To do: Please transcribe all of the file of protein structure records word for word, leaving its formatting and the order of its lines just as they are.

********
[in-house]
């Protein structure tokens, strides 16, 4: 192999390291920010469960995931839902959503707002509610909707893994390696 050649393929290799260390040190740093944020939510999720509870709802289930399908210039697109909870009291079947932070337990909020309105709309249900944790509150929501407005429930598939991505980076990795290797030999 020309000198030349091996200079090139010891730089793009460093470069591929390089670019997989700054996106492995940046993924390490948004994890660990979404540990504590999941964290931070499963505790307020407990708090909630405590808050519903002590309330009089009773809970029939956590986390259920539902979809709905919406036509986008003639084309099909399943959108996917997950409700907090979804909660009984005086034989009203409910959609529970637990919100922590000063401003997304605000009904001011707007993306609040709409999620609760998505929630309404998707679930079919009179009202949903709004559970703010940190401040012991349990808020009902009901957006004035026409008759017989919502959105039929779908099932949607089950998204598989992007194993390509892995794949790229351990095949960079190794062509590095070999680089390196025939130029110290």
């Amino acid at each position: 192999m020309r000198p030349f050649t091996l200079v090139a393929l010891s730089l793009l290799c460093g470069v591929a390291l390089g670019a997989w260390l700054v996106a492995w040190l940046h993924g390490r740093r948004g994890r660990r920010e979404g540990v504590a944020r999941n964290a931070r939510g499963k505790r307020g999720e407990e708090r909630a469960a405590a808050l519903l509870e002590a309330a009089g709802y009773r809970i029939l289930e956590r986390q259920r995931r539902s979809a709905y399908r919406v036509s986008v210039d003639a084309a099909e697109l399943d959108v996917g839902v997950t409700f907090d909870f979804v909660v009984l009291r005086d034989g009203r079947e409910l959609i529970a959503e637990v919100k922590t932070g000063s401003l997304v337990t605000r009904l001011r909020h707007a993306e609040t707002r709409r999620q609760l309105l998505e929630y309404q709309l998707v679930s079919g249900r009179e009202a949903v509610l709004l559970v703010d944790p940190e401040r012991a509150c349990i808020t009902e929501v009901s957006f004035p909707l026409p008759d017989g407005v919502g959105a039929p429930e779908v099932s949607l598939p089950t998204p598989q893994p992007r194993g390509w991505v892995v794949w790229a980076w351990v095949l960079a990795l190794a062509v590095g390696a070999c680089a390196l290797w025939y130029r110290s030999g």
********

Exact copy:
[in-house]
């Protein structure tokens, strides 16, 4: 192999390291920010469960995931839902959503707002509610909707893994390696 050649393929290799260390040190740093944020939510999720509870709802289930399908210039697109909870009291079947932070337990909020309105709309249900944790509150929501407005429930598939991505980076990795290797030999 020309000198030349091996200079090139010891730089793009460093470069591929390089670019997989700054996106492995940046993924390490948004994890660990979404540990504590999941964290931070499963505790307020407990708090909630405590808050519903002590309330009089009773809970029939956590986390259920539902979809709905919406036509986008003639084309099909399943959108996917997950409700907090979804909660009984005086034989009203409910959609529970637990919100922590000063401003997304605000009904001011707007993306609040709409999620609760998505929630309404998707679930079919009179009202949903709004559970703010940190401040012991349990808020009902009901957006004035026409008759017989919502959105039929779908099932949607089950998204598989992007194993390509892995794949790229351990095949960079190794062509590095070999680089390196025939130029110290």
């Amino acid at each position: 192999m020309r000198p030349f050649t091996l200079v090139a393929l010891s730089l793009l290799c460093g470069v591929a390291l390089g670019a997989w260390l700054v996106a492995w040190l940046h993924g390490r740093r948004g994890r660990r920010e979404g540990v504590a944020r999941n964290a931070r939510g499963k505790r307020g999720e407990e708090r909630a469960a405590a808050l519903l509870e002590a309330a009089g709802y009773r809970i029939l289930e956590r986390q259920r995931r539902s979809a709905y399908r919406v036509s986008v210039d003639a084309a099909e697109l399943d959108v996917g839902v997950t409700f907090d909870f979804v909660v009984l009291r005086d034989g009203r079947e409910l959609i529970a959503e637990v919100k922590t932070g000063s401003l997304v337990t605000r009904l001011r909020h707007a993306e609040t707002r709409r999620q609760l309105l998505e929630y309404q709309l998707v679930s079919g249900r009179e009202a949903v509610l709004l559970v703010d944790p940190e401040r012991a509150c349990i808020t009902e929501v009901s957006f004035p909707l026409p008759d017989g407005v919502g959105a039929p429930e779908v099932s949607l598939p089950t998204p598989q893994p992007r194993g390509w991505v892995v794949w790229a980076w351990v095949l960079a990795l190794a062509v590095g390696a070999c680089a390196l290797w025939y130029r110290s030999g």